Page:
In her first solo exhibit at LMAK Gallery in the Lower East Side, artist Erika Ranee channeled explosions of various emotionally charged energies all while exploring painting by pushing materials around a two-dimensional surface. Looking at the paintings in the exhibition brings to mind Georg Baselitz’s infamous interview with Spiegel Online International magazine where he stated: “Women don’t paint very well.” Ranee completely contradicts this exact statement, breaking down the machismo which is still all-too prevalent in contemporary art. Also, like Baselitz stated earlier in the same interview about his own paintings, each and every single one of Ranee’s paintings are battles. There are battles between restraint and outbursts, abstraction and figurative, against the archival, against painting itself, and finally against herself.
For example, in just the two biggest paintings, Ipswitch (2016) and Big People (2016), one can see many of those battles going on. Comparatively, Ipswitch (2016) demonstrates the most restraint out of all the works in the show, whereas Big People (2016) on the other hand, demonstrates the most chaos. Also displayed are Ranee’s physicality in her process of painting, which often include pouring, and dripping by tilting the canvas in various directions, creating a base ground for her paintings, and editing through swiping away big areas at a time, and embellishing through the use of spray paints, tape, and in some cases like Bayswater, (2016) actual plants. In addition to all of this, Ranee further explores shellac by adding raw pigments in order to create the illusion of, as the title states, Gasoline Rainbows– a term coined by the American author JD Salinger describing the oil puddles that float on top of water after a rainfall. The title is fitting, but ironic in a way since the base of Ranee’s paintings are acrylic. Shellac, a top surface layer, seems to be used in as a way of linking abstract gestures to something referential, such as text, the figure, or nature. Sometimes, the proposed connection between material and subject is quite obvious, like the figure that appears in the positive space of Ipswitch (2016), and other times, almost forced, as seen in Fucked Up Flowers (2016).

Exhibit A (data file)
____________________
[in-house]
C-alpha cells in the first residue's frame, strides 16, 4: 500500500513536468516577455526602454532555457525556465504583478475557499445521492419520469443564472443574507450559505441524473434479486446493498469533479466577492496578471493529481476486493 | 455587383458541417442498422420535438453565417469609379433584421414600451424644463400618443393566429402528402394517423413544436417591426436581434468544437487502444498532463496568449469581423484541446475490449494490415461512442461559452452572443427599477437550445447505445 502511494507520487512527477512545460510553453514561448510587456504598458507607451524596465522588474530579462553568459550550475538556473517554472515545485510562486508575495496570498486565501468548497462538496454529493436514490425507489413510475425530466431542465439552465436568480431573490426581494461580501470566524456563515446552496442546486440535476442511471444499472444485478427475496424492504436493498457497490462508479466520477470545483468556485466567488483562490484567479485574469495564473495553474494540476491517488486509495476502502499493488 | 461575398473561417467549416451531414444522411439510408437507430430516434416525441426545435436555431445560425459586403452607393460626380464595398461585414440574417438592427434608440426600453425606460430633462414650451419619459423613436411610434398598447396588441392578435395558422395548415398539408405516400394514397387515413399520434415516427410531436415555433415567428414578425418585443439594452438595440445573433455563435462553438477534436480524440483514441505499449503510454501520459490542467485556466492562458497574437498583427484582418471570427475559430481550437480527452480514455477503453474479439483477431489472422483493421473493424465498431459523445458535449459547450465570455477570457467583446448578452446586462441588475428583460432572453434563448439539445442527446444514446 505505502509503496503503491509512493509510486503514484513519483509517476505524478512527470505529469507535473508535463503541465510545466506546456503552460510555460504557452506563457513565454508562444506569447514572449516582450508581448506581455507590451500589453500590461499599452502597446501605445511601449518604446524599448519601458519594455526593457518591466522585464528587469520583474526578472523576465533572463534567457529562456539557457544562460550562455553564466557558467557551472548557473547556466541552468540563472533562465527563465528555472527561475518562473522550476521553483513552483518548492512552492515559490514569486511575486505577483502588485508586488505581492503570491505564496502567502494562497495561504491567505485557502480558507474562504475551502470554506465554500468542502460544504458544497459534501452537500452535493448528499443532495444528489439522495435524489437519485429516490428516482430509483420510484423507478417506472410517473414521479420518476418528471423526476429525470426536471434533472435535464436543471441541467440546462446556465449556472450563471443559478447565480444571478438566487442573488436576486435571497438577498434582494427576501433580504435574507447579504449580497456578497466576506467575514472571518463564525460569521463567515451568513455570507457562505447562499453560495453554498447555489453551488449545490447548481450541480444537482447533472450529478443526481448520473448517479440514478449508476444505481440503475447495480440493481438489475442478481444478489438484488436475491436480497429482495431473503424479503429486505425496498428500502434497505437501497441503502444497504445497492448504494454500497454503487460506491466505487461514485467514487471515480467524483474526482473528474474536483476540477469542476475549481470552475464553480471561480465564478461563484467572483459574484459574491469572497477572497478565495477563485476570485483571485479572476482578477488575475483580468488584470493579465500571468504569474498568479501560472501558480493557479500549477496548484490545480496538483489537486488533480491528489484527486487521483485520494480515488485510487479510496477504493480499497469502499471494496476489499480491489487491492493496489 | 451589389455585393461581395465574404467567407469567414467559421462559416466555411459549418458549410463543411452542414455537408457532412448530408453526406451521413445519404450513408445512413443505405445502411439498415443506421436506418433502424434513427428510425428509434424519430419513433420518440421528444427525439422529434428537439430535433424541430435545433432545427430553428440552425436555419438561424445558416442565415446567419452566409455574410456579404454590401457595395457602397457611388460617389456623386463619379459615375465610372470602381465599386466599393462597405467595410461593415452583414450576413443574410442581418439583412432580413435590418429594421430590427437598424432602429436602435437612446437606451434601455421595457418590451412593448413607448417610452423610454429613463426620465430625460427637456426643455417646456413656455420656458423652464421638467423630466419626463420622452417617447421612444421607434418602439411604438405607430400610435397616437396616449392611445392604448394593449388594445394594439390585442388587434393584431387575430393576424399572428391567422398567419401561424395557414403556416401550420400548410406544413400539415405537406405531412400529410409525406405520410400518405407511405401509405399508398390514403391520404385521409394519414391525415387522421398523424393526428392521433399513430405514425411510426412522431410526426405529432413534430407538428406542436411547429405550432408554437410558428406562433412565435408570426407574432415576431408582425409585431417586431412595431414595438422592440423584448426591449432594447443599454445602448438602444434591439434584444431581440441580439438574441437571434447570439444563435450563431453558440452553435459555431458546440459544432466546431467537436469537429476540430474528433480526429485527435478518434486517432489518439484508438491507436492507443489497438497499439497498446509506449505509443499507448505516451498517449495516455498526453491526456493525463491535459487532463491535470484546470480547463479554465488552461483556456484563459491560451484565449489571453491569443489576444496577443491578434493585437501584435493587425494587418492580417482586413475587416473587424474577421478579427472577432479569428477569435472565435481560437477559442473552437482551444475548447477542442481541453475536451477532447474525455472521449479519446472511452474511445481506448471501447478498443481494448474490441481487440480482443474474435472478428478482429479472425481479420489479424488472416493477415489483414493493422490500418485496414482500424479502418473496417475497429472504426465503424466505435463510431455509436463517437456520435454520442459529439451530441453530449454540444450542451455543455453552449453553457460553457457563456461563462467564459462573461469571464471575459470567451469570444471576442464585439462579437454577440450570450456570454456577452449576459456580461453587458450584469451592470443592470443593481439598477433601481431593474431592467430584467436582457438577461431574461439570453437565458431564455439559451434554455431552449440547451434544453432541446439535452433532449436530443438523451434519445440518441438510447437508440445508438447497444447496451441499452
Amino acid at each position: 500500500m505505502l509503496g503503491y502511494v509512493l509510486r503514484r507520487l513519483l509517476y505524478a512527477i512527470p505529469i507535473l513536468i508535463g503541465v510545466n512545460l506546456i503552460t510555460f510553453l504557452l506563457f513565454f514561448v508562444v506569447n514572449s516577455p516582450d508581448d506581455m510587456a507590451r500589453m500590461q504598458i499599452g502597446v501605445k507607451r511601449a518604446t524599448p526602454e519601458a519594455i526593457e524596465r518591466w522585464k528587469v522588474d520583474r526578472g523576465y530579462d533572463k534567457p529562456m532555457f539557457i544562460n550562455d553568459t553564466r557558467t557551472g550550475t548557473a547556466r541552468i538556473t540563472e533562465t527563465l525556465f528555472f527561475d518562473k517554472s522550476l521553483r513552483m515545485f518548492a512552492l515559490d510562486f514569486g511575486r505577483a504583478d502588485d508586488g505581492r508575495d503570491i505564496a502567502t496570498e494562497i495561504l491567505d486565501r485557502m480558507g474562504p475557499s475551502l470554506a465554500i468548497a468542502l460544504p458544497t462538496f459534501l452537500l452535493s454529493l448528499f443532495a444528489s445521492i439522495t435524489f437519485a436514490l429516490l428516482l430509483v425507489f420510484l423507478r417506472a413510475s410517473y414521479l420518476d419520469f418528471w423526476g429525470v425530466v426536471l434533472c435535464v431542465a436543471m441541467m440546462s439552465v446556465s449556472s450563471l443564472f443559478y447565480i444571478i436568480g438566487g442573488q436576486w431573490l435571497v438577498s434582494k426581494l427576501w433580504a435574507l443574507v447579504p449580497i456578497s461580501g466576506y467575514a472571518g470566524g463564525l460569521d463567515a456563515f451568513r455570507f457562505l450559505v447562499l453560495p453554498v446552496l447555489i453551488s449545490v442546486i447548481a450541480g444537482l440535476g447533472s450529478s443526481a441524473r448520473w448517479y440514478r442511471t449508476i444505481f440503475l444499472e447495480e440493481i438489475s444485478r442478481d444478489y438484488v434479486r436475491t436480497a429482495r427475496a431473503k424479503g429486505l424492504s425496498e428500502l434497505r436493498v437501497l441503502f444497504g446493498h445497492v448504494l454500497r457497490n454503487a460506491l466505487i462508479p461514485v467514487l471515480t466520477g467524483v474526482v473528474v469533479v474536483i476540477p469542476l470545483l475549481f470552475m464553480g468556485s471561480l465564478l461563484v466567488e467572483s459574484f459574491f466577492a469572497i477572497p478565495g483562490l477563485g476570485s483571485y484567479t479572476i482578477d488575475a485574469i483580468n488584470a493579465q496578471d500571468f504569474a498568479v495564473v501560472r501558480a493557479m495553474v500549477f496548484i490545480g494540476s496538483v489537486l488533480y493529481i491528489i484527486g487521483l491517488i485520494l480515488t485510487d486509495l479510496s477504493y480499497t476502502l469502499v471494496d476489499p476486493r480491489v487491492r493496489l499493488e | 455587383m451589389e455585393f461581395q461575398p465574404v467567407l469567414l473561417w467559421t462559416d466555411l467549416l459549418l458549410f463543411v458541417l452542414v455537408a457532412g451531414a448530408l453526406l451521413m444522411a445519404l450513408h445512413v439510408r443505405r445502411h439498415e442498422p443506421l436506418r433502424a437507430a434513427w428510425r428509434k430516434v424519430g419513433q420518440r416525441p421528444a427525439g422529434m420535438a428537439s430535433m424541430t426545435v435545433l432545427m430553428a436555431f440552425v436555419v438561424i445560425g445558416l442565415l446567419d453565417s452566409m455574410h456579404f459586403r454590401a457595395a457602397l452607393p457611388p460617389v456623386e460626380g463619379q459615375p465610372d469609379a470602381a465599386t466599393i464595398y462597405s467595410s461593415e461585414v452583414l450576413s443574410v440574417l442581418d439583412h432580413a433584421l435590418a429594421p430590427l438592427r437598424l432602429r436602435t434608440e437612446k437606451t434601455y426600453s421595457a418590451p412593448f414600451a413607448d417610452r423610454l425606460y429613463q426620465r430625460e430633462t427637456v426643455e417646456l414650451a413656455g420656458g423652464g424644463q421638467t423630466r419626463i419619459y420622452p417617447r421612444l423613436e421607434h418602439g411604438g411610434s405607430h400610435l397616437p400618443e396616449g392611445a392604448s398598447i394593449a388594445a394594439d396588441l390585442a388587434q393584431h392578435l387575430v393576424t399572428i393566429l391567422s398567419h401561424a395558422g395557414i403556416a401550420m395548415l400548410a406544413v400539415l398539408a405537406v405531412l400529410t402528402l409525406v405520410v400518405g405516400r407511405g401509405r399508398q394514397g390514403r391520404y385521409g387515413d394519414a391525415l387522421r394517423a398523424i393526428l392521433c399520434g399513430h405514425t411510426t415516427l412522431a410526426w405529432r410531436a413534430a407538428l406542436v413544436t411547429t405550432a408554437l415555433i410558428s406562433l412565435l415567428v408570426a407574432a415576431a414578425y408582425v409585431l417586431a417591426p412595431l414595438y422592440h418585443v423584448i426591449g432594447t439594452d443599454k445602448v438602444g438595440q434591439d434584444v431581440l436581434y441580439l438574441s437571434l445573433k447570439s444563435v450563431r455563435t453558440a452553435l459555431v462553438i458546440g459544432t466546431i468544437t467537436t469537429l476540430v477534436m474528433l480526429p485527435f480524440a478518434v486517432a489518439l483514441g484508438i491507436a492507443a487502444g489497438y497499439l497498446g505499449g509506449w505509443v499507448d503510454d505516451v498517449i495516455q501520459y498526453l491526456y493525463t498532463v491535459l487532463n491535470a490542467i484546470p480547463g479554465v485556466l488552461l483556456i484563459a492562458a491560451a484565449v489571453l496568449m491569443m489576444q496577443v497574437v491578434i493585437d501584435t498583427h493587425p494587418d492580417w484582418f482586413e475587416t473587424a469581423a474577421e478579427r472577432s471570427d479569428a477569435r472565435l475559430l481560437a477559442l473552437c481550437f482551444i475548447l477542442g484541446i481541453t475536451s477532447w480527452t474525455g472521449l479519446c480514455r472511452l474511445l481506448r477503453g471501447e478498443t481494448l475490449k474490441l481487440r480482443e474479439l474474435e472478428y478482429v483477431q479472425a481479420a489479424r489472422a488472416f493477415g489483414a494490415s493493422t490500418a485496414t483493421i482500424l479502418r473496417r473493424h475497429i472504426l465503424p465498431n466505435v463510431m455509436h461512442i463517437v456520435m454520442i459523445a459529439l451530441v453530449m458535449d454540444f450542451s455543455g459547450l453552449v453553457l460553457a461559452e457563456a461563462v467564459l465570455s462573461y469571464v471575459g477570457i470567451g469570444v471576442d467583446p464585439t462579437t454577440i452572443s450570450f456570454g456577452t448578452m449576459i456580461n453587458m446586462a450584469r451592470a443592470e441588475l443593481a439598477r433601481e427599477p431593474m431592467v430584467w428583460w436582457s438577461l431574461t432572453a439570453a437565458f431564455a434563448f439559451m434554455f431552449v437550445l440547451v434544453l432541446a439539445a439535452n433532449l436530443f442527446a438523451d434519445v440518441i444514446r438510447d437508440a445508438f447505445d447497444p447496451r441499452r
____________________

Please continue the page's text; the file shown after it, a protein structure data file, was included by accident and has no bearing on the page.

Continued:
In these smaller works, where she focuses on a mark that one would see in her bigger paintings, she limits the surface on which she has to work on expanding her vocabulary by narrowing down on each mark. An example of this is in Sea Legs (2016) and Waves (2016), where the marks shown are evocative of a very specific moment or scene. These smaller works are also a product of a different kind of environment since they are made outside
of the studio, in her own home. Perhaps the artist needed the comfort of a home, away from the disarray of a studio in order to create these drawings that would result in relevant notations bringing the show together. Ranee has created large-scale and medium-scale works in this exhibition that tip-toe on the border of control within the realm of abstraction and result in a beautiful culmination of calculated chaos. In the end, she proves that she has accomplished the latter, specifically in the smaller works on paper and canvas pads.